Background and objectives: Cytoreductive surgery with complete macroscopic resection in patients with ovarian cancer is associated with improved survival. Institutional reports of combined upper and lower abdominal cytoreductive surgery for more advanced disease have described multidisciplinary approaches. We sought to investigate outcomes in patients undergoing cytoreductive surgery in patients with upper and lower abdominal disease at our institution.
Methods: Patients who underwent cytoreductive surgery for ovarian malignancies from 2008 to 2015 were retrospectively identified from an institutional database. Upper abdominal cytoreduction was defined anatomically as debulking of disease proximal to the ligament of Treitz. Perioperative outcomes were analyzed.
Results: A total of 258 operations were performed, the majority for serous ovarian carcinoma (70%). The gynecologic oncologist was the primary surgeon and often assisted by either a surgical oncology fellow and/or attending. In operations with combined upper and lower abdominal cytoreduction, patients were more likely to have an American society of anesthesiologists physical status classification system (ASA) of 3, peritoneal implants, and liver/spleen metastases. Preoperative chemotherapy and optimal cytoreduction were similar between groups. Perioperative morbidity and mortality were not significantly different between groups.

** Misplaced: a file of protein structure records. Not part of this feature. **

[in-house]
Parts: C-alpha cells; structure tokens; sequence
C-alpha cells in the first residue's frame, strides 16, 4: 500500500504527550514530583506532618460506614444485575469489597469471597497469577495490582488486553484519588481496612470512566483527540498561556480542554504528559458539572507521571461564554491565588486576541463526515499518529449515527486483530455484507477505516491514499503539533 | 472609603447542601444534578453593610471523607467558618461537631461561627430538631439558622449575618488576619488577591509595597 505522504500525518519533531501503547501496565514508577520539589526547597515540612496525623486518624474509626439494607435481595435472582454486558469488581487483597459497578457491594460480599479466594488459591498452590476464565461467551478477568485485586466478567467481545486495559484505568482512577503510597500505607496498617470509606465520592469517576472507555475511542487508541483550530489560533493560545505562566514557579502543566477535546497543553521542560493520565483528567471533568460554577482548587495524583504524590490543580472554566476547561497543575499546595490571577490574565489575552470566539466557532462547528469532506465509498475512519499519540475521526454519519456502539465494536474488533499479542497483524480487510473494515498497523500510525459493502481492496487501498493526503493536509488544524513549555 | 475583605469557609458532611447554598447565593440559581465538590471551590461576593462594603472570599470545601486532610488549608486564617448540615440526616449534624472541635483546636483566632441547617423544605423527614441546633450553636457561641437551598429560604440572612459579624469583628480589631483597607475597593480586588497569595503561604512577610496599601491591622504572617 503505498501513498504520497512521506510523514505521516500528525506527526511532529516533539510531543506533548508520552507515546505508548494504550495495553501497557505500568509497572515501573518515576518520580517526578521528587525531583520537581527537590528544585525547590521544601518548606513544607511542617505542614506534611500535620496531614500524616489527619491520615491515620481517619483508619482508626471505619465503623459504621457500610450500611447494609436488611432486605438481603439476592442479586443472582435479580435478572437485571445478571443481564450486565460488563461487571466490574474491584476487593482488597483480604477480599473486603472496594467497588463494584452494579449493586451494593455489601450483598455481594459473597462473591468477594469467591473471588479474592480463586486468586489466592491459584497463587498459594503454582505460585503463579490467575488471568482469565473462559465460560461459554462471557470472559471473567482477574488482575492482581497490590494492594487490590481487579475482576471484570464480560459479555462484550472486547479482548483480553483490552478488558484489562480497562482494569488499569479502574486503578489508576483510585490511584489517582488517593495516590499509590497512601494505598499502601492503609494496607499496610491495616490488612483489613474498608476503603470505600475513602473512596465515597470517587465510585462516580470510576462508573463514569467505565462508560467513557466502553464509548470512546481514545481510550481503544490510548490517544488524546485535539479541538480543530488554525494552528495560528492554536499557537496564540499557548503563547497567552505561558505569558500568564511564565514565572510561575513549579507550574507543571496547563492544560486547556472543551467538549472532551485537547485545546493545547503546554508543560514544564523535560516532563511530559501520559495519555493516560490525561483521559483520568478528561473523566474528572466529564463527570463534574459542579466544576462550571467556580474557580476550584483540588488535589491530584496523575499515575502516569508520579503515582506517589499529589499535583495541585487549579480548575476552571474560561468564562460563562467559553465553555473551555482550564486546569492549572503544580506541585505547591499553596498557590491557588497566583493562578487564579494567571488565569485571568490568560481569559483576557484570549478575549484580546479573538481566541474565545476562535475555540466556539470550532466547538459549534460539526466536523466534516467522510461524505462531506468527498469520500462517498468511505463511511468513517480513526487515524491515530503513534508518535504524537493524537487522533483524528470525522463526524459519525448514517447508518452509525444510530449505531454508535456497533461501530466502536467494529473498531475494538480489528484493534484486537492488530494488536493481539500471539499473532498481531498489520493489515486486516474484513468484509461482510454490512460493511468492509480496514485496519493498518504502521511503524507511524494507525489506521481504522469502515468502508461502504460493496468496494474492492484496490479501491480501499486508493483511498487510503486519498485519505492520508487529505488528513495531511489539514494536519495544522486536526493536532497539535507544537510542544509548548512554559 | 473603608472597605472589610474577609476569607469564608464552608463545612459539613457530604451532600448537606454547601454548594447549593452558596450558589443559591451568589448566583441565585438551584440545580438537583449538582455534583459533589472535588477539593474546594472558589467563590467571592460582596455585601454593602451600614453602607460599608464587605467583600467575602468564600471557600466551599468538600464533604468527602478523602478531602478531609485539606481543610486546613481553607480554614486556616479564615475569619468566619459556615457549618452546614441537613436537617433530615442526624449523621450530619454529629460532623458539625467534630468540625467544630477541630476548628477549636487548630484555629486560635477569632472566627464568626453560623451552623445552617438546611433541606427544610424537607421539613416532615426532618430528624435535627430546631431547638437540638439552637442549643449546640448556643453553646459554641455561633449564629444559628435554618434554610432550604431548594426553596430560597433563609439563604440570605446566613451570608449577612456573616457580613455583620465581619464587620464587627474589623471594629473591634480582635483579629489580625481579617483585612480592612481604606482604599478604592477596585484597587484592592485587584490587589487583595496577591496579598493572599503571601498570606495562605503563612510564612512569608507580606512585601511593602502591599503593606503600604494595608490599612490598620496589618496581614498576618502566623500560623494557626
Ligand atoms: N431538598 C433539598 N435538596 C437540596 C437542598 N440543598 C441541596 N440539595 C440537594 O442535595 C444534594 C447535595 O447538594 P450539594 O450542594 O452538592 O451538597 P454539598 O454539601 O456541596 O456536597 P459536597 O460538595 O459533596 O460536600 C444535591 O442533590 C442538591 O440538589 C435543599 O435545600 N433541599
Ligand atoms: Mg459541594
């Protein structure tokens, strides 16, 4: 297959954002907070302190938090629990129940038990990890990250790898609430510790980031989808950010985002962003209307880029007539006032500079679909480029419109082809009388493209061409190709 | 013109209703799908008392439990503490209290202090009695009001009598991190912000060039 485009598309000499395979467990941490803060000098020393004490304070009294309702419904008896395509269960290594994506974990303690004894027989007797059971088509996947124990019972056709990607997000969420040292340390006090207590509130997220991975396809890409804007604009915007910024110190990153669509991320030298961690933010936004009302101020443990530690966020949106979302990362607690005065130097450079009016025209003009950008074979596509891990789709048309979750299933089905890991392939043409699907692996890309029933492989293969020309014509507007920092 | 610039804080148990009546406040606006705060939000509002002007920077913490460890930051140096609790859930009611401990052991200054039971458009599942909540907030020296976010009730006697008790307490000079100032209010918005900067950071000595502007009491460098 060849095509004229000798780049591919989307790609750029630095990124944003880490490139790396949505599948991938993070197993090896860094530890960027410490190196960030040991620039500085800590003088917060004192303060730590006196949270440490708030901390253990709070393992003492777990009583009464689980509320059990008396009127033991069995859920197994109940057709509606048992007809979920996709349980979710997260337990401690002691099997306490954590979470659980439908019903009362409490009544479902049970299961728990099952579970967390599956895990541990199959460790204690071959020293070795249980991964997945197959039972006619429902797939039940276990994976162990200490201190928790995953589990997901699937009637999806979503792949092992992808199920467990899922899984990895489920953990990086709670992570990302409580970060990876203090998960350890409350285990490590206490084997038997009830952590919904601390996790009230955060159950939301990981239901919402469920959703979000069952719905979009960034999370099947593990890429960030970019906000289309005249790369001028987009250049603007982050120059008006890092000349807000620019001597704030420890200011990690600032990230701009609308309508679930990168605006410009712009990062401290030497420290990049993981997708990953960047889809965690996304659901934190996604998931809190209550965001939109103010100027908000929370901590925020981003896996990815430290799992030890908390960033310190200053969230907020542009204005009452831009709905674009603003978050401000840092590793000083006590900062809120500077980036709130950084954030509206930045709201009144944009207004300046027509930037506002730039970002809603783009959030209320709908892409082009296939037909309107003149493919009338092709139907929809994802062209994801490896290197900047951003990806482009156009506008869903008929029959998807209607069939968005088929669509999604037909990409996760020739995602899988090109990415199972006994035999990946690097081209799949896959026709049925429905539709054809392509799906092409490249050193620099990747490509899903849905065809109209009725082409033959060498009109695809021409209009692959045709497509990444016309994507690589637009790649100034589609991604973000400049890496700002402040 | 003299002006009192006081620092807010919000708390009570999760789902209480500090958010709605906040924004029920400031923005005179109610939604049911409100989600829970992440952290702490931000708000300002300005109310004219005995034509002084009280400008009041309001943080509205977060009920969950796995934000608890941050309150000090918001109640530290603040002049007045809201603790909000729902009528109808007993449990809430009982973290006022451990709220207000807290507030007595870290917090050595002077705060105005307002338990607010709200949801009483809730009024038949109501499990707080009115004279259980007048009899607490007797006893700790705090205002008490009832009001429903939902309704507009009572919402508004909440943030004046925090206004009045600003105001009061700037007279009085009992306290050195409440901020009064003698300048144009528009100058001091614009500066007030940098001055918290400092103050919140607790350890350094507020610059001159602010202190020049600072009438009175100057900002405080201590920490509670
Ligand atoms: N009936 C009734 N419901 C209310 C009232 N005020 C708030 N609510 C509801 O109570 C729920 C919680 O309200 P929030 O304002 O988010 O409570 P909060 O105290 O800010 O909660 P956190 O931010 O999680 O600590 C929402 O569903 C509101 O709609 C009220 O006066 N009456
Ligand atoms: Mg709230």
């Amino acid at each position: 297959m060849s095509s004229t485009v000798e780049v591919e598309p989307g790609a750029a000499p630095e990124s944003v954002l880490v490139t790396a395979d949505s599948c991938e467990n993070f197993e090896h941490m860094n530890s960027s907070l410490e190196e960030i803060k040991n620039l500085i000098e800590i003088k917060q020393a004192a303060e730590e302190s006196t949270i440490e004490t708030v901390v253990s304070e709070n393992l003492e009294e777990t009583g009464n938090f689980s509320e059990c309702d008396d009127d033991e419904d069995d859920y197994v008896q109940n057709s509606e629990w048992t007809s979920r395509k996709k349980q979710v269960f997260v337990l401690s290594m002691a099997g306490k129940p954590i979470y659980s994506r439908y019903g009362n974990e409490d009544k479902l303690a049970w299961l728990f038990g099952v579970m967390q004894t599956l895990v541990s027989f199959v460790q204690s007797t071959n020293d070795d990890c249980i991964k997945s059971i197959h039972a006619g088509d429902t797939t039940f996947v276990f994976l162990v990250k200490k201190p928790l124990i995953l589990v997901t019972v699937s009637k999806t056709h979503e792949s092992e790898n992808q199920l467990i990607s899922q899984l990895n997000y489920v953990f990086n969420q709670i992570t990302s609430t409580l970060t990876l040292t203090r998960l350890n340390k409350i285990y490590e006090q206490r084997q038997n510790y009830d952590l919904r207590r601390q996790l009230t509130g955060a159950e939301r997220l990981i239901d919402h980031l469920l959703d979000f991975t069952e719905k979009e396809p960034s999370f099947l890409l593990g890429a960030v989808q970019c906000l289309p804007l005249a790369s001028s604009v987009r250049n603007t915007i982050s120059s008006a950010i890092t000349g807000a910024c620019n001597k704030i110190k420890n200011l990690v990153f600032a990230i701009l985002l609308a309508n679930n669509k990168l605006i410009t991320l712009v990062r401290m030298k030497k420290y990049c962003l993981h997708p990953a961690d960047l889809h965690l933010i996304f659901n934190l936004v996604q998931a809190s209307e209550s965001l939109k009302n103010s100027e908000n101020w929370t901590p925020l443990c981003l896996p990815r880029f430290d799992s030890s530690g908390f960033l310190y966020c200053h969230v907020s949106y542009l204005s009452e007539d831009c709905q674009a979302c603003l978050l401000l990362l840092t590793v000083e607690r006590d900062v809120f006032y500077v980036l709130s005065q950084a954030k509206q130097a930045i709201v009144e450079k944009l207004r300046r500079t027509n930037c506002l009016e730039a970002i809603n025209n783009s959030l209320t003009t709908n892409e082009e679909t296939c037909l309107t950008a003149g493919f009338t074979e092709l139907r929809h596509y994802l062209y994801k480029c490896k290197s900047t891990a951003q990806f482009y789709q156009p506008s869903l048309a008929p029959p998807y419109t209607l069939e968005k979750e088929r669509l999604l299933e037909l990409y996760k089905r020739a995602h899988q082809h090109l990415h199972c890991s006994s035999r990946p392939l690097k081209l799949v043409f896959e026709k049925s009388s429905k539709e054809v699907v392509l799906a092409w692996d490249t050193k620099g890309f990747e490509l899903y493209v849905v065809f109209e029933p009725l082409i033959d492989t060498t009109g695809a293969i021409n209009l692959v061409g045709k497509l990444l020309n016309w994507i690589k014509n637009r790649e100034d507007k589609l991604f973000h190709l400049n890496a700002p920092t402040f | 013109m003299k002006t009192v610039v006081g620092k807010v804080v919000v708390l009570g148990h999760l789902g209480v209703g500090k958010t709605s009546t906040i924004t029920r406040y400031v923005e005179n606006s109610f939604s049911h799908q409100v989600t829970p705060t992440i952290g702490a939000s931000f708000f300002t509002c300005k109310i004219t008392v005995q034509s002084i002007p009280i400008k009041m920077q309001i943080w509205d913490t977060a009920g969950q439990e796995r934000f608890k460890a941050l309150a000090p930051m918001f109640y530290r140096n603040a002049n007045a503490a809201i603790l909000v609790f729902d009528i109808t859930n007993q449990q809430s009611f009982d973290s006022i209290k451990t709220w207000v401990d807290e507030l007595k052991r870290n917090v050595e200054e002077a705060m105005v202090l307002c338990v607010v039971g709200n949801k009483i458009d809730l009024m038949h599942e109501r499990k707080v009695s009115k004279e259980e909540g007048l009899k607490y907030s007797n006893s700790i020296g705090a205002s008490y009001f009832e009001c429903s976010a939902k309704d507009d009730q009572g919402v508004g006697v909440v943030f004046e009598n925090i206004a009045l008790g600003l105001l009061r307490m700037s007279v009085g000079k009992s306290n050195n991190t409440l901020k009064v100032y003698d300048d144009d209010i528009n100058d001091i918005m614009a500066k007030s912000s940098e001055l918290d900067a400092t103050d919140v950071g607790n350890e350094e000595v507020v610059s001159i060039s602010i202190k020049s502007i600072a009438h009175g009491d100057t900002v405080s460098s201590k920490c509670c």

Conclusions: A collaborative surgical approach to combined upper and lower abdominal cytoreductive surgery in patients with ovarian cancer should be performed, if needed, to achieve an optimal cytoreduction.
Keywords: collaborative; cytoreductive surgery; ovarian cancer; upper abdominal.
© 2018 Wiley Periodicals, Inc.